HBO itself is enormously successful. In the 2013 Annual Report, it saw revenues of nearly $5bn – a combination of subscription fees and content sales (sales of programmes to non-HBO owned channels, and home video revenues). That generates about $1.8bn of Operating Income. But the Turner division generates nearly $10bn revenues and an Operating Income of $3.5bn. So in other words, there’s a sizeable chunk of business still being done in the cable TV market.

That’s important because of the potential ramifications that annoying cable operators could have. Could we see consumers cutting the cord and just buying HBO?

I suspect that while some will, it won’t be all that many.

There’s a lot of good TV these days, but it’s spread thinly over many channels. I got very excited about the forthcoming new series of Twin Peaks the other day. But that will be on HBO’s premium cable rival, Showtime (owned by CBS). Customers who cut the cord and want to watch Homeland or Twin Peaks will need to subscribe to a similar service from Showtime – assuming they make one available.

Then there’s the cost.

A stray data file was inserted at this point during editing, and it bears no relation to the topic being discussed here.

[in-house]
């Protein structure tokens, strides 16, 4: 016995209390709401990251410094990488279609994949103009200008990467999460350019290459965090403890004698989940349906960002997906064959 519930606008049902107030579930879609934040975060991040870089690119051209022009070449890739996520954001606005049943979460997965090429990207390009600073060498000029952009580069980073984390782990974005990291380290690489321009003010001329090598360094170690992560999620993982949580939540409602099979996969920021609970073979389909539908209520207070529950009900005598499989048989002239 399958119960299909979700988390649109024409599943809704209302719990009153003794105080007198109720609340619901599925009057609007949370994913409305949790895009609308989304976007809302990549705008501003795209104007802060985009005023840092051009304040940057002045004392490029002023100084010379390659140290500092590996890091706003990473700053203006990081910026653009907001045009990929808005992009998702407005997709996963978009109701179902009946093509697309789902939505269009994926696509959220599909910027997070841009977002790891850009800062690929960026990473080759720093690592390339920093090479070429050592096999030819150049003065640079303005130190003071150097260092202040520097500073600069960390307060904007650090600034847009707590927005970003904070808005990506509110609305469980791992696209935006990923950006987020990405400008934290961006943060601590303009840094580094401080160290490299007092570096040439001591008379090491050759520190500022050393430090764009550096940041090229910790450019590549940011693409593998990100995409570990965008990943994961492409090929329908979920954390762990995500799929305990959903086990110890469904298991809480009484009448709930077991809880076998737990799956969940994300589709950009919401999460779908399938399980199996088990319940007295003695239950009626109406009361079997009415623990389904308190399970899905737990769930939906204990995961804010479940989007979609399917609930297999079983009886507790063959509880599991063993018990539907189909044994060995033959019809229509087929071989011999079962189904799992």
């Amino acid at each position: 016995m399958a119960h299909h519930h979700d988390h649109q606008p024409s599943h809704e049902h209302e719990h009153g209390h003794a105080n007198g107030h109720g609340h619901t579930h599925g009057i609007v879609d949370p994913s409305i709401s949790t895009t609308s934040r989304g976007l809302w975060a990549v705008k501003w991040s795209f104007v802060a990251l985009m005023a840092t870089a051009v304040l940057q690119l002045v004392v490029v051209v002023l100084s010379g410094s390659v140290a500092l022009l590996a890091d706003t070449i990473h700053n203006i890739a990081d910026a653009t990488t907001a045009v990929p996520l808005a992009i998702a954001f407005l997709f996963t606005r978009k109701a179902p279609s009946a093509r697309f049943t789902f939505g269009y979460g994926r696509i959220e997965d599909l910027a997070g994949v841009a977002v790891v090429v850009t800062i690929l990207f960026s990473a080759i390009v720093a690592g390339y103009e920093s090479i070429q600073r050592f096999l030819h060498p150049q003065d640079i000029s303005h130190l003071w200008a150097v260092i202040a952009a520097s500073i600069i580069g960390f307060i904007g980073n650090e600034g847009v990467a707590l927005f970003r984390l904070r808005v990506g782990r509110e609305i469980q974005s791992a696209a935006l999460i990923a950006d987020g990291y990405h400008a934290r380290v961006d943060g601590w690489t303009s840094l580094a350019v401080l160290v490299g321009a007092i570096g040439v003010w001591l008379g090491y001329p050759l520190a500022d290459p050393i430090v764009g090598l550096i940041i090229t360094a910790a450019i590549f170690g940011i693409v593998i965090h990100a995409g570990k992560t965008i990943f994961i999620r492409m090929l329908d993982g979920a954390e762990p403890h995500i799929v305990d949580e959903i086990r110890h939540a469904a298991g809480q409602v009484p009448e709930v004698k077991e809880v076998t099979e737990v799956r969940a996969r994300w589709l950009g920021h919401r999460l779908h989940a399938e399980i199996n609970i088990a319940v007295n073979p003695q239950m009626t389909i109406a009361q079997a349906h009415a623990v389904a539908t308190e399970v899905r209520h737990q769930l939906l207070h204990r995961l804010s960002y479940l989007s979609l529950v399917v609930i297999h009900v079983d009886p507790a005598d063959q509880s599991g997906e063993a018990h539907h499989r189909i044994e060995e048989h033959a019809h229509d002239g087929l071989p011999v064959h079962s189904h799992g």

Looking at what HBO tells us about their revenues, based on the 2013 Annual Report, it turns over $4.231bn in subscription revenues. Now the report doesn’t break that out by territory, and there are other versions of HBO around the world. But it does note that HBO Nordic and HBO Asia combined have subscription revenues of around $48m. I’ve plucked $50m additional revenues from other territories out of the air. But to be honest, even if I’m $30m out, it doesn’t make much odds to the maths.

We’re left with $4.133bn for US subscription revenues.

According to this Variety piece, SNL Kagan (a company who model these things closely) say that HBO has 29.2m customers.

So if you divide $4.133bn by 29.2m and then by 12 months, you get a cable bill for HBO of $11.80. And that sounds right. This piece from last year has a range of prices for HBO broadly between $15 and $20 a month. But there are lots of offers, bundles and other things. Plus there’s almost certainly a cable company mark-up. So $11.80 feels right.

Interestingly, an Atlantic piece from 2012 suggested it was $7. I suspect, even allowing for a couple of years of Game of Thrones, that this was low.